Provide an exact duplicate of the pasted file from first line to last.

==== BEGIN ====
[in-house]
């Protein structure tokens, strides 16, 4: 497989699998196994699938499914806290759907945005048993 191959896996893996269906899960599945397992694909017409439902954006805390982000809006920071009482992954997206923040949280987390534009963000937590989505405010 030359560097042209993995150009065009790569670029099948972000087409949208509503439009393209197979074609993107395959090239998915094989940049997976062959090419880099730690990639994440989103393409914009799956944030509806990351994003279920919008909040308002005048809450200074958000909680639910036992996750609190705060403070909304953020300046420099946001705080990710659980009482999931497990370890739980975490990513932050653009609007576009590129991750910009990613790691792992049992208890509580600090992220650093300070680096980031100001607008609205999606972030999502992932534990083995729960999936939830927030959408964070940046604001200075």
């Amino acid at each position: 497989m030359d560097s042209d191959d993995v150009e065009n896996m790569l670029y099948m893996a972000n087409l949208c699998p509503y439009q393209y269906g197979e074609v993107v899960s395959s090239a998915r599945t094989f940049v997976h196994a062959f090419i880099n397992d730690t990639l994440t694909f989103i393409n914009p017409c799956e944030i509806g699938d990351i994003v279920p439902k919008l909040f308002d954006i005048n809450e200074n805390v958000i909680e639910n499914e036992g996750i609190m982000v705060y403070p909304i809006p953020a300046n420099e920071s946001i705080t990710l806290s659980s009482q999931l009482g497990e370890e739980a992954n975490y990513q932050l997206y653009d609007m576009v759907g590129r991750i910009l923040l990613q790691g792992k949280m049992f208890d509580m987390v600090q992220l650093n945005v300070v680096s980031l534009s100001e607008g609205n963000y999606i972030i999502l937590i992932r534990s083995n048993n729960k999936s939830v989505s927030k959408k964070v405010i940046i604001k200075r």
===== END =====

[in-house]
């Protein structure tokens, strides 16, 4: 497989699998196994699938499914806290759907945005048993 191959896996893996269906899960599945397992694909017409439902954006805390982000809006920071009482992954997206923040949280987390534009963000937590989505405010 030359560097042209993995150009065009790569670029099948972000087409949208509503439009393209197979074609993107395959090239998915094989940049997976062959090419880099730690990639994440989103393409914009799956944030509806990351994003279920919008909040308002005048809450200074958000909680639910036992996750609190705060403070909304953020300046420099946001705080990710659980009482999931497990370890739980975490990513932050653009609007576009590129991750910009990613790691792992049992208890509580600090992220650093300070680096980031100001607008609205999606972030999502992932534990083995729960999936939830927030959408964070940046604001200075």
């Amino acid at each position: 497989m030359d560097s042209d191959d993995v150009e065009n896996m790569l670029y099948m893996a972000n087409l949208c699998p509503y439009q393209y269906g197979e074609v993107v899960s395959s090239a998915r599945t094989f940049v997976h196994a062959f090419i880099n397992d730690t990639l994440t694909f989103i393409n914009p017409c799956e944030i509806g699938d990351i994003v279920p439902k919008l909040f308002d954006i005048n809450e200074n805390v958000i909680e639910n499914e036992g996750i609190m982000v705060y403070p909304i809006p953020a300046n420099e920071s946001i705080t990710l806290s659980s009482q999931l009482g497990e370890e739980a992954n975490y990513q932050l997206y653009d609007m576009v759907g590129r991750i910009l923040l990613q790691g792992k949280m049992f208890d509580m987390v600090q992220l650093n945005v300070v680096s980031l534009s100001e607008g609205n963000y999606i972030i999502l937590i992932r534990s083995n048993n729960k999936s939830v989505s927030k959408k964070v405010i940046i604001k200075r």